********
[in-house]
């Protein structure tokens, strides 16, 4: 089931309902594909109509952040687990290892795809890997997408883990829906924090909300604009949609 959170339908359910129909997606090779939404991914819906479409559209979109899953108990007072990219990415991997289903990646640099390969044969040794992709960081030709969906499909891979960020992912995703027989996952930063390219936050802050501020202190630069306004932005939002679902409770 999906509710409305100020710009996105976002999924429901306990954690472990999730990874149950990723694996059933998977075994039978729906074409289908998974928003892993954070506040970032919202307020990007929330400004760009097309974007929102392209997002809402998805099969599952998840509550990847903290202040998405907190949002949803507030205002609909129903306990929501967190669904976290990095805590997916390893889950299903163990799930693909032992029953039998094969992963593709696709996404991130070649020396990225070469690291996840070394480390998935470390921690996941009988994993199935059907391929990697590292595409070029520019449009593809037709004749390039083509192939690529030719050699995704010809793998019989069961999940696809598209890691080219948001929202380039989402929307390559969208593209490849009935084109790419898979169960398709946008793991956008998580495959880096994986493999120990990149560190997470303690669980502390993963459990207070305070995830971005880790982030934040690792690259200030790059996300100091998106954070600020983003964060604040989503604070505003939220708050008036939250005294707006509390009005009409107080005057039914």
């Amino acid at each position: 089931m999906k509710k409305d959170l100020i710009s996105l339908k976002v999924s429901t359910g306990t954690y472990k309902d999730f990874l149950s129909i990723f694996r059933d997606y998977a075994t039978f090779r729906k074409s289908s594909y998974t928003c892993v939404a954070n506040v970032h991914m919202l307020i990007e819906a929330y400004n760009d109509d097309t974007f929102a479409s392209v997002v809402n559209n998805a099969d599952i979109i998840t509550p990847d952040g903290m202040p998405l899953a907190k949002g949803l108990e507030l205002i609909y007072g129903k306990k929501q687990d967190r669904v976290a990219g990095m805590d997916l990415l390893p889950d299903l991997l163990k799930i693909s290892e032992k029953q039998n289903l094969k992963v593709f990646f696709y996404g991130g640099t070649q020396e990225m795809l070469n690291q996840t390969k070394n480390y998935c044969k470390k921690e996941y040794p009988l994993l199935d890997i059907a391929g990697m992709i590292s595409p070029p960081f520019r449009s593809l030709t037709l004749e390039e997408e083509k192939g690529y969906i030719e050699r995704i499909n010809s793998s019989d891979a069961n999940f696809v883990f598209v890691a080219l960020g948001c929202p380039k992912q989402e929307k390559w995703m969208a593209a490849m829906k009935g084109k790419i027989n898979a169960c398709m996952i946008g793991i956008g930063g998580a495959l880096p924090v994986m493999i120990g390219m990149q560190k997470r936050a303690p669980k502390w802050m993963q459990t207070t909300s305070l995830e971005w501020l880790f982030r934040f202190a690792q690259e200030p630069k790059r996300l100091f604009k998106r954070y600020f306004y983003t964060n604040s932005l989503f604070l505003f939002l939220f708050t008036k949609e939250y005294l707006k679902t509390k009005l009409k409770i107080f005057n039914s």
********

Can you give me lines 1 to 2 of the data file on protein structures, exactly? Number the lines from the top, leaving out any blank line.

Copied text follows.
[in-house]
């Protein structure tokens, strides 16, 4: 089931309902594909109509952040687990290892795809890997997408883990829906924090909300604009949609 959170339908359910129909997606090779939404991914819906479409559209979109899953108990007072990219990415991997289903990646640099390969044969040794992709960081030709969906499909891979960020992912995703027989996952930063390219936050802050501020202190630069306004932005939002679902409770 999906509710409305100020710009996105976002999924429901306990954690472990999730990874149950990723694996059933998977075994039978729906074409289908998974928003892993954070506040970032919202307020990007929330400004760009097309974007929102392209997002809402998805099969599952998840509550990847903290202040998405907190949002949803507030205002609909129903306990929501967190669904976290990095805590997916390893889950299903163990799930693909032992029953039998094969992963593709696709996404991130070649020396990225070469690291996840070394480390998935470390921690996941009988994993199935059907391929990697590292595409070029520019449009593809037709004749390039083509192939690529030719050699995704010809793998019989069961999940696809598209890691080219948001929202380039989402929307390559969208593209490849009935084109790419898979169960398709946008793991956008998580495959880096994986493999120990990149560190997470303690669980502390993963459990207070305070995830971005880790982030934040690792690259200030790059996300100091998106954070600020983003964060604040989503604070505003939220708050008036939250005294707006509390009005009409107080005057039914």